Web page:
Feature                                                      Pages 27-30


Reculturing the Central Office

How Washington’s Highline district is transforming central administration’s role in supporting its 39 schools to improve instruction


Most of us remember the classic Charlie Brown cartoons, in which adults are simply invisible figures who provide nothing more than background noise. For many of us who began our teaching careers more than a decade ago, this might be an apt analogy for how we viewed the superintendent and central office from our vantage point in schools.

Who they were did not matter because whatever they did seemed so far removed from our classrooms. But times have changed and so, too, have the mission and focus of the central office.

Superintendent Susan Enfield (center) and Chief Accountability Officer Alan Spicciati (to her left) meet with other administrators in Highline Public Schools in Burien, Wash.

Ask most central-office administrators today what their core mission is, and they likely will cite improving teaching and learning in schools. Teachers expect their superintendents to make decisions that support the work they do with students. Families expect their school district leaders, along with building principals and teachers, to ensure their children receive the highest quality instruction possible.

These expectations, combined with increasing accountability demands at the federal and state levels, have resulted in central offices transitioning from being bureaucratic and compliance-focused to being mission-driven and results-focused.

In Highline Public Schools, we have embraced this change and are restructuring and reculturing our organization so that all central-office staff see themselves in service to schools. As a result, we have reallocated resources, redefined the role of the principal, and engaged our community in developing a plan that delivers on our promise of knowing every student by name, strength and need.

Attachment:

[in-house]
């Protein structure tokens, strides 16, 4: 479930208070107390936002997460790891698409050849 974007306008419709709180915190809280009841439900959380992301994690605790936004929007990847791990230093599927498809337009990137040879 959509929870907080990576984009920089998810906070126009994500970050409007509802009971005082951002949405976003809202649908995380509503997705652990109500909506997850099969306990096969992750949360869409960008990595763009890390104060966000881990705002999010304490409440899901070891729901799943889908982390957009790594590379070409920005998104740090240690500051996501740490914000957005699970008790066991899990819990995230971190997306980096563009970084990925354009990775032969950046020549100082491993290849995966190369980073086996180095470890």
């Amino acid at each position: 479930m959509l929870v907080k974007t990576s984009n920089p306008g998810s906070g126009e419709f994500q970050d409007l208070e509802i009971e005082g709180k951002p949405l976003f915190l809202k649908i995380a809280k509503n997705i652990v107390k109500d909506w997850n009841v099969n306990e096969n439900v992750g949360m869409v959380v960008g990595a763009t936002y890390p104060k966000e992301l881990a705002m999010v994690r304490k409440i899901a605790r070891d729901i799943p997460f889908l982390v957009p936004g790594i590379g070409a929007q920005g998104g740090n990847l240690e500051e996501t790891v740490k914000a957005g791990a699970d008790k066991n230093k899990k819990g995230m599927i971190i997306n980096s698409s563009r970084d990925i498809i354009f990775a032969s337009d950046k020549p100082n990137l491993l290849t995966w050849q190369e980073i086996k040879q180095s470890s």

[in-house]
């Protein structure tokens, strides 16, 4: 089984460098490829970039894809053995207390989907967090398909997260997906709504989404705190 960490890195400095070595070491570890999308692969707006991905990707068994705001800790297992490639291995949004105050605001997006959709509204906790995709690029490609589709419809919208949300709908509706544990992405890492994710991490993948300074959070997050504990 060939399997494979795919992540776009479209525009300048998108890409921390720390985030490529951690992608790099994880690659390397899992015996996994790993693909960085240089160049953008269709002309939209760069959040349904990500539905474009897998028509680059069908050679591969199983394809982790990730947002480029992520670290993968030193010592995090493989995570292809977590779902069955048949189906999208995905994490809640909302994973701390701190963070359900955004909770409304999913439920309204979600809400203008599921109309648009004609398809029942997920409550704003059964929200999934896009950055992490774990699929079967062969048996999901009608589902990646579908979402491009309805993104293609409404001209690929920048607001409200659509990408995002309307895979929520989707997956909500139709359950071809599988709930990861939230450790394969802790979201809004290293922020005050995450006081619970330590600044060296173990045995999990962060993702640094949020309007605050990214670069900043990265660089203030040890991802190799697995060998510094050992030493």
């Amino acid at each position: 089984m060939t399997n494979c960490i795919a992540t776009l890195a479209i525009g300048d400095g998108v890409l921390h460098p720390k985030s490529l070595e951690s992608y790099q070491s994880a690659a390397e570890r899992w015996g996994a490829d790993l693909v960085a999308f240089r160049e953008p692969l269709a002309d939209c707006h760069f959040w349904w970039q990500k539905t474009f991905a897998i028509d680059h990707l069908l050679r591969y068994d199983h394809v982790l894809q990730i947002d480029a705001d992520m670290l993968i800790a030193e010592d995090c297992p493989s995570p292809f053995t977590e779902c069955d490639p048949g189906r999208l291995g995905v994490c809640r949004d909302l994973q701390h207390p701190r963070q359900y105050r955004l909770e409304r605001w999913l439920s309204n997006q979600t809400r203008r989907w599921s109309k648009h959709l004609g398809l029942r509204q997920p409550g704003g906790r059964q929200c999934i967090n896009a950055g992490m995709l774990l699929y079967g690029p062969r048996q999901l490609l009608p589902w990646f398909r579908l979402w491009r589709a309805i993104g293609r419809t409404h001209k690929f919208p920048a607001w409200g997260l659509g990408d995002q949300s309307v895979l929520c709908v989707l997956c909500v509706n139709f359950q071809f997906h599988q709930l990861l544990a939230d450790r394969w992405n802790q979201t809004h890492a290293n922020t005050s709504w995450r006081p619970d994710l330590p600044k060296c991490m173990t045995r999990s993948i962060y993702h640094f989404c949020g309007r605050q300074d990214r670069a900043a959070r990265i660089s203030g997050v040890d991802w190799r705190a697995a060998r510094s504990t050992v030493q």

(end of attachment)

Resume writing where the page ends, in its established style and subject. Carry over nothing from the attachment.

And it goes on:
Setting the Stage
Highline is a highly diverse system 15 miles south of Seattle serving almost 19,000 students, 72 percent of whom qualify for free and reduced-priced meals. We believe our students’ potential is greater than whatever challenges they face. Together, our staff and community spent most of last year developing an ambitious, no-excuses strategic plan that reflects our belief in our students’ abilities.

What makes this plan so significant is not simply the bold 95 percent achievement and graduation rate targets we have set, but rather the shift it requires in the role of the central office. To achieve our ambitious, newly adopted goals, we had to rethink not only what we did but how we did it — and we knew we couldn’t do it alone. Fortunately, we didn’t have to.

Highline has a long history of partnering with the University of Washington’s College of Education, and professors Meredith Honig and Michael Copland have been the leading experts on the role of central office in school improvement. Their 2010 study of three school districts nationwide revealed how superintendents and their leadership teams transformed “the central office into a support system to help all schools improve the quality of teaching and learning.”

As former teachers and now central-office leaders, this research has resonated with us since its publication. Now it serves as a guide for transforming our own work and, in doing so, our school system.

With Honig’s help, our first step was to become clear as a leadership team how the central office can work together to strengthen instruction. Early in our discussions, two strong beliefs took hold.